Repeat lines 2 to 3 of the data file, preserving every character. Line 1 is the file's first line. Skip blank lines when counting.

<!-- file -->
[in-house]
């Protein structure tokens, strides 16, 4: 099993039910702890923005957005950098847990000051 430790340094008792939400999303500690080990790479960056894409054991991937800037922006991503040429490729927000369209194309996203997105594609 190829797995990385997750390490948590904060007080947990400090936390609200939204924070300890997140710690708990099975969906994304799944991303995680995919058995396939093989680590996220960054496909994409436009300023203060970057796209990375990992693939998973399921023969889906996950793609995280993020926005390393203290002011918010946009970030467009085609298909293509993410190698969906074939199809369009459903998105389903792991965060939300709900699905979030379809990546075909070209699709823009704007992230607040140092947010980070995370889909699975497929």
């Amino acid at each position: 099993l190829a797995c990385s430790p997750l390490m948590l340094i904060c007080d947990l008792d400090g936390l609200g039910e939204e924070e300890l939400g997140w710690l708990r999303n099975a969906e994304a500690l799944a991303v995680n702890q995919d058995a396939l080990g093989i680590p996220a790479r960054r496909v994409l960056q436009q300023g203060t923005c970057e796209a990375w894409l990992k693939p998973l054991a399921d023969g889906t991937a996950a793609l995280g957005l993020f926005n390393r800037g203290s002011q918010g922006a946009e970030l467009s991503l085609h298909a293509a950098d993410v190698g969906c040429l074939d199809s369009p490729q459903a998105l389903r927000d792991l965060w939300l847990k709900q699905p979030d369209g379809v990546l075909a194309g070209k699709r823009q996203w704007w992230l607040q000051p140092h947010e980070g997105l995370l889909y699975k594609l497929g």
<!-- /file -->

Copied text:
């Protein structure tokens, strides 16, 4: 099993039910702890923005957005950098847990000051 430790340094008792939400999303500690080990790479960056894409054991991937800037922006991503040429490729927000369209194309996203997105594609 190829797995990385997750390490948590904060007080947990400090936390609200939204924070300890997140710690708990099975969906994304799944991303995680995919058995396939093989680590996220960054496909994409436009300023203060970057796209990375990992693939998973399921023969889906996950793609995280993020926005390393203290002011918010946009970030467009085609298909293509993410190698969906074939199809369009459903998105389903792991965060939300709900699905979030379809990546075909070209699709823009704007992230607040140092947010980070995370889909699975497929």
């Amino acid at each position: 099993l190829a797995c990385s430790p997750l390490m948590l340094i904060c007080d947990l008792d400090g936390l609200g039910e939204e924070e300890l939400g997140w710690l708990r999303n099975a969906e994304a500690l799944a991303v995680n702890q995919d058995a396939l080990g093989i680590p996220a790479r960054r496909v994409l960056q436009q300023g203060t923005c970057e796209a990375w894409l990992k693939p998973l054991a399921d023969g889906t991937a996950a793609l995280g957005l993020f926005n390393r800037g203290s002011q918010g922006a946009e970030l467009s991503l085609h298909a293509a950098d993410v190698g969906c040429l074939d199809s369009p490729q459903a998105l389903r927000d792991l965060w939300l847990k709900q699905p979030d369209g379809v990546l075909a194309g070209k699709r823009q996203w704007w992230l607040q000051p140092h947010e980070g997105l995370l889909y699975k594609l497929g």